Over the past few years many people have switched to gluten free in an attempt to manage disorderly IBS problems.
And while many have seen an alleviation in symptoms, not all have.
The reason for this is many people have an additional reaction to a different kind of food substance commonly found in gluten free foods.
So what gives, why do some people go gluten free and still suffer gas, bloating, diarrhea, mental fog, and other symptoms related to IBS?
The reason is people react to sugar and fiber proteins known as FODMAPs. FODMAPs stands stands for Fermentable Oligosaccharides, Disaccharides, Monosaccharides and Polyols.
Essentially these fibers and sugars are unable to be digested by the body so they rot inside of the digestive tract which can cause many of the issues people who suffer from IBS are trying to escape
An Australian physician, herself a sufferer of celiac disease (allergy to gluten) was the one who discovered FODMAPS.
After Sue Shepard went gluten free and saw no improvement in symptoms she conducted research to see why she was still in pain.
What she found led her on a path to better health.
As she said in an interview with Yahoo News.
“Exciting research shows that it may have been the fructans (sugars/fibers) all along that were triggers for symptoms in non-celiac gluten-sensitive patients,” Shepherd told Yahoo Food. “The scenario is possible when you think about it. People felt some improvement eating gluten-free foods, so assumed it was gluten that was the problem – but by restricting gluten, a person has actually simultaneously restricted some of their fructan intake when avoiding wheat, rye and barley,”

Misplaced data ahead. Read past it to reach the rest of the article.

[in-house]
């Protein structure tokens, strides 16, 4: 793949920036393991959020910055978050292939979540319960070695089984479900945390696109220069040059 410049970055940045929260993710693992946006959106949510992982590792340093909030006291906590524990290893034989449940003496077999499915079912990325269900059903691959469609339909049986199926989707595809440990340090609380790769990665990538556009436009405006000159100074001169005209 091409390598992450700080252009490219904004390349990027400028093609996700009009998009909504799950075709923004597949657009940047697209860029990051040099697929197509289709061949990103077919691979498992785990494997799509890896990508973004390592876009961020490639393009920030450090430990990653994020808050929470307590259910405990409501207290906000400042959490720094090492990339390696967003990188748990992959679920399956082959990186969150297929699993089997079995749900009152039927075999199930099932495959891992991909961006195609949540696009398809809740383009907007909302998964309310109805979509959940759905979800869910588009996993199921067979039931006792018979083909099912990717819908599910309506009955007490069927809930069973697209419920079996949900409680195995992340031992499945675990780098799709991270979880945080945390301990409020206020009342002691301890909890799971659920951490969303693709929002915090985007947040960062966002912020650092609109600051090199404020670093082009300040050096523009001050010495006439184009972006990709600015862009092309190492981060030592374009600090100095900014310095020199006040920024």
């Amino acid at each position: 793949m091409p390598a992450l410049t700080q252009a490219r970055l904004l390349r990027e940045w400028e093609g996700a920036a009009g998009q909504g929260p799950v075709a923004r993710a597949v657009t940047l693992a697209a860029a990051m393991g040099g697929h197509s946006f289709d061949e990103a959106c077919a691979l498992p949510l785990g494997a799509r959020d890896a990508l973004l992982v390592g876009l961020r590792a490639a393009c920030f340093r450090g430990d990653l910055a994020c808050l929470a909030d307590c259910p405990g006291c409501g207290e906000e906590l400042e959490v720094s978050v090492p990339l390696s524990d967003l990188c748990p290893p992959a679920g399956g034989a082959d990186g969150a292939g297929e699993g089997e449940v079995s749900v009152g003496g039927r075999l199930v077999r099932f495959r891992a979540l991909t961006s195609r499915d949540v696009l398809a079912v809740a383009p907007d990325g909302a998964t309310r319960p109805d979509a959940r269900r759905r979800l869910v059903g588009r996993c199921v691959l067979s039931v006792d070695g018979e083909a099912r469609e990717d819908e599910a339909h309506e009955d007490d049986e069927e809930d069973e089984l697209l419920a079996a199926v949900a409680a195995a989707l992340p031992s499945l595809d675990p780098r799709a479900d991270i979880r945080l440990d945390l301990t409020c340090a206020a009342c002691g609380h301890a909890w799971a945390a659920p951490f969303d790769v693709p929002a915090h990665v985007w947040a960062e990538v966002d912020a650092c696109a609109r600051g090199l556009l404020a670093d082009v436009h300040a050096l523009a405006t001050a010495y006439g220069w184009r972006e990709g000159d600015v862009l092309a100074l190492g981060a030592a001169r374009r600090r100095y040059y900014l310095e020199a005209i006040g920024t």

From her discoveries she was able to develop the Low FODMAP diet which when followed correctly can help 75% off IBS sufferers see either a reduction, or an elimination of symptoms.
The diet breaks down foods with High FODMAPS (ones that shouldn’t be eaten due to the presence of FODMAPS) and low FODMAPs.
People are encouraged to eat low FODMAP foods to avoid experiencing the common symptoms associated with IBS.
As Yahoo News Notes the diet isn’t permanent like a gluten free diet:
Education is key to getting and maintaining relief, since there are major misconceptions about the diet. Shepherd said the biggest one is that people think it’s permanent one-step elimination. “Each individual has a different tolerance for the amount of FODMAPs they can ingest before getting symptoms, and sensitivity triggers also differ for each person,” she said. So while some foods on the list may bother your stomach, others may not.
The two-part process starts by completely cutting the FODMAP list of foods out of your diet for two months. “This first strict phase isn’t encouraged for the long-term – it’s only meant to be an eight-week restriction,” Shepherd said. Then, FODMAP-containing foods are introduced back into the diet to see what can be tolerated without symptoms arising again.
That there is a another diet to follow is both good news and bad news.
The good news is if you went gluten free to get rod of IBS symptoms there might be an explanation why nothing has improved.
The bad news is some of your favorite foods now might be off limits for good.
Sometimes it pays to suffer, others, not so much.